This weekend our friends at the Centre County Historical Society are hosting a program in conjunction with its summer long exhibition, Arts Festival at Fifty: Stories of the Early Days. The program takes place at 2:00 pm, Sunday, September 18 at the society’s Centre Furnace Mansion, 1001 East College Avenue. It’ s called Arts Festival: Remembering and Making Memories. In other words, it’s “show and tell” for adults.
Baby boomers should remember “show and tell”. It seemed to be standard fare in elementary schools everywhere when I was a kid. The brave among us stood at the head of the class and told our classmates about a new pet turtle, model of the Mercury spacecraft, lunchbox, or what have you. In the dark ages before digital social media, it was how children shared their news—by talking! Our teachers made sure that even the kids in the back row heard us and saw what we were taking about.
The CCHS’s Festival-centric “show and tell” could be about purchases, concerts, people you met, or even your very first chicken-on-a-stick. It’s about your favorite memories!
The first thing I remember purchasing at the Festival was back in the snow fence era, before artists started using tents. In other words, I bought it when I was in high school. It was a painting of a tree, presumably in the winter, after its leaves had fallen and blown away. The image was a stylized tangle of black branches on a bright—and I do mean bright—yellow background.
A moderately talented high school kid could have painted it; it was no threat to the National Gallery. In fact, it would have been perfect for the cover of a high school literary magazine. After all, nothing says deep thoughts and bad poetry like a stark image of a tree with no leaves.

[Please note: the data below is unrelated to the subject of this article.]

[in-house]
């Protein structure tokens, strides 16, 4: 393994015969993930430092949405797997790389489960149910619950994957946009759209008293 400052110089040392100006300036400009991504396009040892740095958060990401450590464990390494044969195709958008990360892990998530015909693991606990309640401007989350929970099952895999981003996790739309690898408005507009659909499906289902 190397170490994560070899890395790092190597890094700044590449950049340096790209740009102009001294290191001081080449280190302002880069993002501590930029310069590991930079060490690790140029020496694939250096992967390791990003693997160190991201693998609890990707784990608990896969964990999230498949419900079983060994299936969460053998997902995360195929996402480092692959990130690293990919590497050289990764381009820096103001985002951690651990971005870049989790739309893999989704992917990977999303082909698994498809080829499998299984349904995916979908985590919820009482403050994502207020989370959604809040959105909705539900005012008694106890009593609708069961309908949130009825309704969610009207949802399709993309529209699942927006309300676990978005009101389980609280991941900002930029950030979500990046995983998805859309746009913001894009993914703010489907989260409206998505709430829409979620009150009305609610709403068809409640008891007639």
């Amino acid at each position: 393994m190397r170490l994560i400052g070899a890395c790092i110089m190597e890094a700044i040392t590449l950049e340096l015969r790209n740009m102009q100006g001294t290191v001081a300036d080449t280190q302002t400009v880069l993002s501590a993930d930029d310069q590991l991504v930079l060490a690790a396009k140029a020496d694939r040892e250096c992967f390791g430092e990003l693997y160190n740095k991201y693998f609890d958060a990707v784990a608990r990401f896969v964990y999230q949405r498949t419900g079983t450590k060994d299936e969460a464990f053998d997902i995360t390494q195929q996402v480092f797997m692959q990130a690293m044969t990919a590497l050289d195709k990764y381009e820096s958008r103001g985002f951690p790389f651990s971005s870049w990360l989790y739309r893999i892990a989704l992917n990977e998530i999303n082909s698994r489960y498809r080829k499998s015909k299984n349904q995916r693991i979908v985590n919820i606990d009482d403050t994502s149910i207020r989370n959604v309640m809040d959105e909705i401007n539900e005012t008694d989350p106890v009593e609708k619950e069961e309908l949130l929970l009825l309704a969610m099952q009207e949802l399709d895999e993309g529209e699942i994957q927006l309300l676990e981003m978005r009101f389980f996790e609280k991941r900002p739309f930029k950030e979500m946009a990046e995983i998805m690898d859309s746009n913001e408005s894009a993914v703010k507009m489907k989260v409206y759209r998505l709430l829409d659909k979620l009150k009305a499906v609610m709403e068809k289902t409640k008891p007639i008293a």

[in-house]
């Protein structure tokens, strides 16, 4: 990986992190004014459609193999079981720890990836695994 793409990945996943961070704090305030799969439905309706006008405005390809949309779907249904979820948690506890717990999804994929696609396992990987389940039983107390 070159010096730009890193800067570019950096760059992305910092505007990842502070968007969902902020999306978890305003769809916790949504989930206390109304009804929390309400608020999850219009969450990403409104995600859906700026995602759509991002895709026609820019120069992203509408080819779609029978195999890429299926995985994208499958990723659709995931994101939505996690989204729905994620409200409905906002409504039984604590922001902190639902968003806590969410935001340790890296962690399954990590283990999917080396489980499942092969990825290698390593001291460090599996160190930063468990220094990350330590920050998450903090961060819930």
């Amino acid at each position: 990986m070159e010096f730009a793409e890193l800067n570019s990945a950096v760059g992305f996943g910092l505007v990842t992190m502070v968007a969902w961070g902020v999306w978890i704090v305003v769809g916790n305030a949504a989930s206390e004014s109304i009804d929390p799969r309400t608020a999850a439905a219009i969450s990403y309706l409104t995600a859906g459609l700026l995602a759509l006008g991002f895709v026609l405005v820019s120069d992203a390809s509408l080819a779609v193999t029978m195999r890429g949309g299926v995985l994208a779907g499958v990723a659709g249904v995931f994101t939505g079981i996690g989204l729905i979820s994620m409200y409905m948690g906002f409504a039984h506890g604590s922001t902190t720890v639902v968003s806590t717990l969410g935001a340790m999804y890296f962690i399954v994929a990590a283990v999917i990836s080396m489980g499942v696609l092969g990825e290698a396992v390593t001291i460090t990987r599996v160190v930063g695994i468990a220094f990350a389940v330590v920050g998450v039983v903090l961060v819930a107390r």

Apparently it said something to me and I hung it in my bedroom. At some point I decided that I’d rather do anything than read a high school literary magazine, especially one containing poetry. My mother moved to a new house when I was in college, and for lack of a better painting, hung it in her breakfast nook. It remained there until my brother and his wife gave her some fiber art—this was the 1970s, after all—for that spot over the breakfast table.
I’m not sure what happened to the painting after that, but fortunately I didn’t find it in 2002 when my mother died. It’s hard enough to face the death of a parent as you clean out their house without facing yet another example of your youthful bad taste.
I still have the second thing I purchased, a pocket watch display case. It looks like the top of a Pennsylvania German tall case clock. An artist named Peter Gottlund made it. He won the 1992 Guy Kresge Memorial Award—the Festival’s Best in Show award at the time. I put my grandfather’s pocket watch in it. The case and the watch have a place of honor on the mantelpiece in my living room.
I recall that Peter Gottlund gave up doing art shows not long after winning our top prize. According to Google, he lives in Kutztown and posts regularly to something called the Wooden Boat Forum. Presumably he likes boats more than art festivals. Our loss is wooden boats’ gain.
I hope you’ll bring something to this weekend’s program. It’s sure to be a lot of fun. And you’ll get to see my pocket watch holder. I’ll be bringing it to the event, of course!